ISBN: 9780062287458
Source of Copy: Fully Booked


Five years ago, Wren Connolly died. After 178 minutes, she came back as a Reboot: stronger, faster, able to heal, but also less emotional. The longer Reboots are under, the less human they are when they return - making Wren 178 the deadliest Reboot in the Republic of Texas. Now seventeen years old, her favorite part of her job is training new Reboots, but her latest newbie is the worse she's ever seen.

As a 22, Callum Reyes is practically still human. His reflexes are too slow, and he's always asking pesky questions, and his ever present smile is freaking Wren out. And yet...he's still her newbie. When Callum falls short of Reboot standards, Wren is told to eliminate him.

But the perfect soldier is done taking orders.

(Image and information courtesy of Goodreads; Summary lifted from actual book)


The longer time a person spends under or "dead" before they return, the deadlier they are. Wren Connolly is the deadliest, clocking in around 178 minutes. She's got a reputation and its no surprise both Reboots and humans alike give her a wide berth. Enter Callum Reyes, a 22, who's far too human, just a new Reboot up for training. He's impertinent and irreverent, too curious for his own good. When poor Callum is declared not up to par with standards, Wren is ordered to eliminate him. But Wren is starting to questions things - the Reboot system, the politics involved and the uncomfortable feelings Callum stirs when he's around.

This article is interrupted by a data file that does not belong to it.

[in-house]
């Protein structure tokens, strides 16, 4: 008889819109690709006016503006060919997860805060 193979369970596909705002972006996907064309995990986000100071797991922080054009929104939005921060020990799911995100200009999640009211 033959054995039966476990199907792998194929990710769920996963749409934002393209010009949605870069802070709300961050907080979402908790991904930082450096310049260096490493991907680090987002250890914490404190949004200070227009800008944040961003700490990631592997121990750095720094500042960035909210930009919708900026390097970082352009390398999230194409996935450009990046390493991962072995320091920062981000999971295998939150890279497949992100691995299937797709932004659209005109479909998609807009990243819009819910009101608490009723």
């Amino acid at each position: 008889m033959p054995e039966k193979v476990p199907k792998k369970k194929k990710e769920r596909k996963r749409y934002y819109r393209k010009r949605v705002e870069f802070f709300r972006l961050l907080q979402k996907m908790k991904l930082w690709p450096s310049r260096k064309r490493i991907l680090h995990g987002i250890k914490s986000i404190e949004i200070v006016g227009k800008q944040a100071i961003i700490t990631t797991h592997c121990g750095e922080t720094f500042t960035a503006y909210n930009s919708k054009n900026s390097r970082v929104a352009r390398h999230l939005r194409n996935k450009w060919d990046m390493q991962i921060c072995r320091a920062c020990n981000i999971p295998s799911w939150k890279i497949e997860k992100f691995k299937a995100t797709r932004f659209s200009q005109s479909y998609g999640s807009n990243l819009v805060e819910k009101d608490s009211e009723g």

I liked Wren as a heroine, she's human and yet at the same time she's not. Being 178 means she's the least emotional Reboot, the strongest, the most dangerous. Wren isn't exactly emotionless though and I loved being able to see her grow into her feelings and accept that she's not as cold as she initially thought, they're just buried deep down. It was like watching a robot given feelings trying to make sense of it all. She's a fierce fighter and very resilient and I couldn't help but fall in love with Wren's tough innocence. Her interaction with Callum was adorable. He's obviously intrigued by her and isn't afraid to show it - his incessant questions and digs at her were amusing. 

Callum is undeniably appealing, he's not like your usual male hero/love interest. He's not stoic, domineering, or alpha in any way. He's like a puppy, an adorable, cute little puppy who follows Wren around to get some scraps of attention. This doesn't mean he's a wuss though, he's got backbone. Just a little emotional and expected seeing as he's only a 22. 

There's never a dull moment in Reboot, it's fast paced and action packed. There's Wren's trouble with Callum combined with the strange experiments the humans are doing to the lower ranged Reboots; her roommate included. Add to that the fact that Wren's planning on hightailing it out of the Reboot compound - something which means certain death - all the while having to deal with rebels and a mystery Reboot sanctuary of sorts.

The reason im deducting a half star from its original rating is the ending. I mean yes, everything that has happened so far was building up to this moment but somehow it seemed too rushed, easy and a little bit anticlimatic all the while being a little too convenient for Wren and Callum. I'm not complaining and I would definitely recommend this to people who're looking for a sci-fi dystopian read that's fast-paced and easy to read. The endearing characters count too. 




[Blog Tour] MICHELLE'S REVIEW: The Oathbreaker's Shadow by Amy McCulloch